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The class teacher has a place in the heart

This term sees the end of an era in Scottish education. In the closing days of June, we bid farewell to the post of primary class teacher. Its disappearance is part of the modernisation introduced by the post-McCrone agreement. Whether modernisation is synonymous with improvement, remains to be seen.

From August, no teacher will have more than 23.5 hours of pupil contact time, and from 2006 the maximum will be 22.5. Since pupils are in class for 25 hours, alternative arrangements are required for their teaching and it is the exact nature of the arrangements that is exercising primary heads.

Recent years have seen increased flexibility due to setting, visiting specialists and modern languages. Our primary 7 pupils are not alone in meeting five or six teachers each week apart from their class teacher. But the class teacher has always been the anchor - liaising, listening, explaining, clarifying, sympathising, remonstrating, as necessary.

From August the main teacher takes no part in the life of the class beyond her timetabled maximum contact. Darren's illicit acquisition of football stickers or Emily's timely fainting fit will be none of her business. Nor will the planning, implementation, assessment and reporting of the work undertaken by the relief - now called "McCrone" - teacher whose relationship with the class will, inevitably, be restricted.

The demise of the all-seeing, all-knowing class teacher ends a tradition whose origins are lost in the mists of time. Certainly, the Greeks and Romans knew the advantages. The idea of passing on knowledge, skills and culture and developing children's experience through a close relationship with a learned and mature adult has been the mainstay of all civilised societies.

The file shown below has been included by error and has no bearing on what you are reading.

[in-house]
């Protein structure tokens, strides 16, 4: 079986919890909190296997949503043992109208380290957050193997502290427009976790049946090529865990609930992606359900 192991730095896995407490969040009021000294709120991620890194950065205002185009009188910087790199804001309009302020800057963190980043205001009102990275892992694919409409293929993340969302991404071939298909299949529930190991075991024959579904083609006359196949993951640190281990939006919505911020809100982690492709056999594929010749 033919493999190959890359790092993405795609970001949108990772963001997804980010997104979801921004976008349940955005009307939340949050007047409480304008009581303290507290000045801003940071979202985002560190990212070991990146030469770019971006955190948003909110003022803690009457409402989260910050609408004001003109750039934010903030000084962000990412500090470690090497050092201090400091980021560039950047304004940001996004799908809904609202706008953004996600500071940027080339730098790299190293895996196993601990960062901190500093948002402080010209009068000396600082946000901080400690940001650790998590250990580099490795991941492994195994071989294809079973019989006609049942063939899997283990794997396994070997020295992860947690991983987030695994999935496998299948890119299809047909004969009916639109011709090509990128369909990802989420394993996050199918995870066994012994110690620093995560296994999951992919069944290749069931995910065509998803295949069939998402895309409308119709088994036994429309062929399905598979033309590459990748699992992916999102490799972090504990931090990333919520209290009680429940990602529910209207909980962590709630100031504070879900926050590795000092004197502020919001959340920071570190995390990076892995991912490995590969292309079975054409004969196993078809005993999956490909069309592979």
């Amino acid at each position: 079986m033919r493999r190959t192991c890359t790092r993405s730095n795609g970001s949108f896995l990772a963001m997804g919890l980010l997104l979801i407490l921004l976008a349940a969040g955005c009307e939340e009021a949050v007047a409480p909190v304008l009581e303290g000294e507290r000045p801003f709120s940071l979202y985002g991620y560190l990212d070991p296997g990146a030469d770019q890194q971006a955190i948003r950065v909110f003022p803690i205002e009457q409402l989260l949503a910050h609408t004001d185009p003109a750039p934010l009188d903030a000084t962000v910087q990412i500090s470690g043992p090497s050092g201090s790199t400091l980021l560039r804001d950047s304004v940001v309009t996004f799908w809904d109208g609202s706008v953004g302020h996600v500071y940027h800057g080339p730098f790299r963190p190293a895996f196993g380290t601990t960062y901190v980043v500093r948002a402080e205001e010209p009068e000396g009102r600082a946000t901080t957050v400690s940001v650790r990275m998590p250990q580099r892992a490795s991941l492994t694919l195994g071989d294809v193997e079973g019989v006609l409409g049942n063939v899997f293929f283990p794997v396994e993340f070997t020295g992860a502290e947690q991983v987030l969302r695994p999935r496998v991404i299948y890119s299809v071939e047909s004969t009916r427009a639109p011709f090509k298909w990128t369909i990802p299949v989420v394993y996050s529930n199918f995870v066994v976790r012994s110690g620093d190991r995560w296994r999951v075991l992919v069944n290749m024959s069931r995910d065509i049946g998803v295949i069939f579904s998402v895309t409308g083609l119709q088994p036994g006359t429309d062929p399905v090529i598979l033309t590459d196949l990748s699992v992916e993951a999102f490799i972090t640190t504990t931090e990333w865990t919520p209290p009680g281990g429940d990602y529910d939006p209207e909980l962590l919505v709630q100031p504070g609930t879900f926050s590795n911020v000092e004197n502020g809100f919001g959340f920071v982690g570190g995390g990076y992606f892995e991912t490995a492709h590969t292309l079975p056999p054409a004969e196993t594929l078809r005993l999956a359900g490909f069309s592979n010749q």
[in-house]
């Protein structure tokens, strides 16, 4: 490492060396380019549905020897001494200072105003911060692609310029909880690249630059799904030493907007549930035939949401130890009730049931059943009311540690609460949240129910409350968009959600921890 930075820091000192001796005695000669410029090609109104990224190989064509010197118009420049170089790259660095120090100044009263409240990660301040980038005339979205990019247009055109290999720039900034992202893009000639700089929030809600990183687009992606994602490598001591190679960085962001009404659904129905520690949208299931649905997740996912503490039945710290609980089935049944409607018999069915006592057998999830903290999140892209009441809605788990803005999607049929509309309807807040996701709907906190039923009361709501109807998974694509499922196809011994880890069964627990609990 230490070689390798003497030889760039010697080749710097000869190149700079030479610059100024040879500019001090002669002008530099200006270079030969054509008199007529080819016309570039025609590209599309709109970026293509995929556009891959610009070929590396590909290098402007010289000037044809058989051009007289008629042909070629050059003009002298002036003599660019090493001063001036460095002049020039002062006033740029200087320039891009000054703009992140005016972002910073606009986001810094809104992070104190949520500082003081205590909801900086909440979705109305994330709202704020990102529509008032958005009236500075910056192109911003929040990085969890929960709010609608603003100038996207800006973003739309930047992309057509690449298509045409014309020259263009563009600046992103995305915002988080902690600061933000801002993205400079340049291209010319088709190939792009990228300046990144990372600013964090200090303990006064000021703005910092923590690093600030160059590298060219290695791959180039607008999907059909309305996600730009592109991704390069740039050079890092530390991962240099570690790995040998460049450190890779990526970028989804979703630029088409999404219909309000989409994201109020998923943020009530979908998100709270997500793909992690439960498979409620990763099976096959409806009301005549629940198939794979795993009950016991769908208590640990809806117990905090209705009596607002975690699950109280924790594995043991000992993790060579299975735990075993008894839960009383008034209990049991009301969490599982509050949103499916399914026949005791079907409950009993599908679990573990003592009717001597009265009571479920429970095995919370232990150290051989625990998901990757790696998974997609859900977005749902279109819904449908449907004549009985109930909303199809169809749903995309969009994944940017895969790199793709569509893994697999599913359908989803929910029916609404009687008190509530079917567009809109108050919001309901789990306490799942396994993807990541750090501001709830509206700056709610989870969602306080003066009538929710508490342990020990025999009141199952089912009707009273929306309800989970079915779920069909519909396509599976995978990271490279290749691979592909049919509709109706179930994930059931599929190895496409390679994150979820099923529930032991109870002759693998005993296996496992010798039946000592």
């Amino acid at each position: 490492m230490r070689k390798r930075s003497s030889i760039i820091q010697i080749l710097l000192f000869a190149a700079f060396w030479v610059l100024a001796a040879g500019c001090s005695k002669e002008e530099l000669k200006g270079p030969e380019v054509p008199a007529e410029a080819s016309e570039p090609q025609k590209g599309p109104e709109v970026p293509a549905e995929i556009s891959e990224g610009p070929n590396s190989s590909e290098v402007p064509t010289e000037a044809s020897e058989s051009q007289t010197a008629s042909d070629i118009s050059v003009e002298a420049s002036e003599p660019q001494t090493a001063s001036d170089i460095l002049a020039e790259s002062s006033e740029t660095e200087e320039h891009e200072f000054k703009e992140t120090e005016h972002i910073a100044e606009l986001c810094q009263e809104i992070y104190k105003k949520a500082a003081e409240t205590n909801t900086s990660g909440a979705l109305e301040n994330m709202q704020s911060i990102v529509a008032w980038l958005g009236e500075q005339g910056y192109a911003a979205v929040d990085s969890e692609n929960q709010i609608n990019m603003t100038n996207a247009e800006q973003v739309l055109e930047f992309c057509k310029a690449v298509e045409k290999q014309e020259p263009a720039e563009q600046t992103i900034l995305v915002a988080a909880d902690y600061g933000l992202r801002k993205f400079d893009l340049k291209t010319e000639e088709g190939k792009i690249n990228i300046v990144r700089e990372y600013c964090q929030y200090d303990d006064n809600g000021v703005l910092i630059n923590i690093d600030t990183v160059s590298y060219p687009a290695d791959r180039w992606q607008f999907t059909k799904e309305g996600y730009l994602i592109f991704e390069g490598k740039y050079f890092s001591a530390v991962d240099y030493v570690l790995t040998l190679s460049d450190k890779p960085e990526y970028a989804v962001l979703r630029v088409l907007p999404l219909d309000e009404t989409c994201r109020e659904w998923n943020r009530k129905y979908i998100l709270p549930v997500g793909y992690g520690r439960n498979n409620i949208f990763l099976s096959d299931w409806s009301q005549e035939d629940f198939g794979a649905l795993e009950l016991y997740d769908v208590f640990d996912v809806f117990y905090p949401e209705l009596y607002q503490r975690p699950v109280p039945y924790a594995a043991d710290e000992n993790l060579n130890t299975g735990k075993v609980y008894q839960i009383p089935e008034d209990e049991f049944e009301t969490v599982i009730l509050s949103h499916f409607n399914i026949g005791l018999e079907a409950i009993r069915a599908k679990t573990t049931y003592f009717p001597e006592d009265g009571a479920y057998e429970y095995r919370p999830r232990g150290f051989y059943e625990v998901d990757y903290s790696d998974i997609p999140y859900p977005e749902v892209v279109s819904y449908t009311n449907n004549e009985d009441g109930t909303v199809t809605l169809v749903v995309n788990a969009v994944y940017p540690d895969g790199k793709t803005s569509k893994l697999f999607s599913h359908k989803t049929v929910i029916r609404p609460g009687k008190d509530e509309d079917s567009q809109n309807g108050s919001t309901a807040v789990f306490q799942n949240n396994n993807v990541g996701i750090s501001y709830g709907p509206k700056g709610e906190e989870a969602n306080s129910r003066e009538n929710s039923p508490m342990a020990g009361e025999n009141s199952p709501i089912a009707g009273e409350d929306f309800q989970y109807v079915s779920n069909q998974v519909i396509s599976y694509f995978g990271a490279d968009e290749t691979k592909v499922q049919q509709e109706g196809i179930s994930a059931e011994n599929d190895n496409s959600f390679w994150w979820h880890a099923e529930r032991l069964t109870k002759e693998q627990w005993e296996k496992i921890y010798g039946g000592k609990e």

The privilege, responsibility and delight of the class teacher is to have picked up the mantle of the magister or the dominie as the undisputed leader of pupils. She directs their formal learning. Her key is the detailed knowledge of each child which she gains during her extended time with them each day and which allows her to adapt the curriculum in a thousand small and unnoticed ways to suit the perceptions of each pupil.

The class teacher uses formative assessment and personal learning techniques all the time. Usually she is too modest to mention this, which is why our education leaders' current obsessions are presented as something new.

The way in which class teachers stay in our adult memories indicates their importance as guides to a wider world in our early years. Try the memory game for yourself. We had Miss Matthias in primary 5. She dressed only in black - in mourning for her father, we heard. Her facial wrinkles suggested a crabbed old age to match her crabbed temperament. In primary 7, Mrs Foster spoke to us like grown-ups. Perhaps she was a closet progressive. On one occasion she had us move our desks into groups for a discussion. We were uneasy. This was the 1950s and no one expected us to have opinions.

The experiment was not repeated, so it must have been a failure. That suited us.

Then there was Miss Kelly, who was never our teacher but was admired from afar. She wore lipstick and bright clothes and drove a scarlet Hillman Minx. My belief that she was a rebel demands that staffroom opinion condemned her as a shameless hussy.

McCrone is right. Teachers need more time for preparation and assessment, but the forthcoming organisation will be difficult with too many unknown factors in play. Effective timetabling and regular reviews will be required.

Most parents are in the dark but those who are informed are not worried.

They see this as a chance to harness teachers' strengths to improve children's learning. Just as long as they realise that, for the children, we need to retain the best elements of the class teacher.

Brian Toner is headteacher of St John's primary in Perth.

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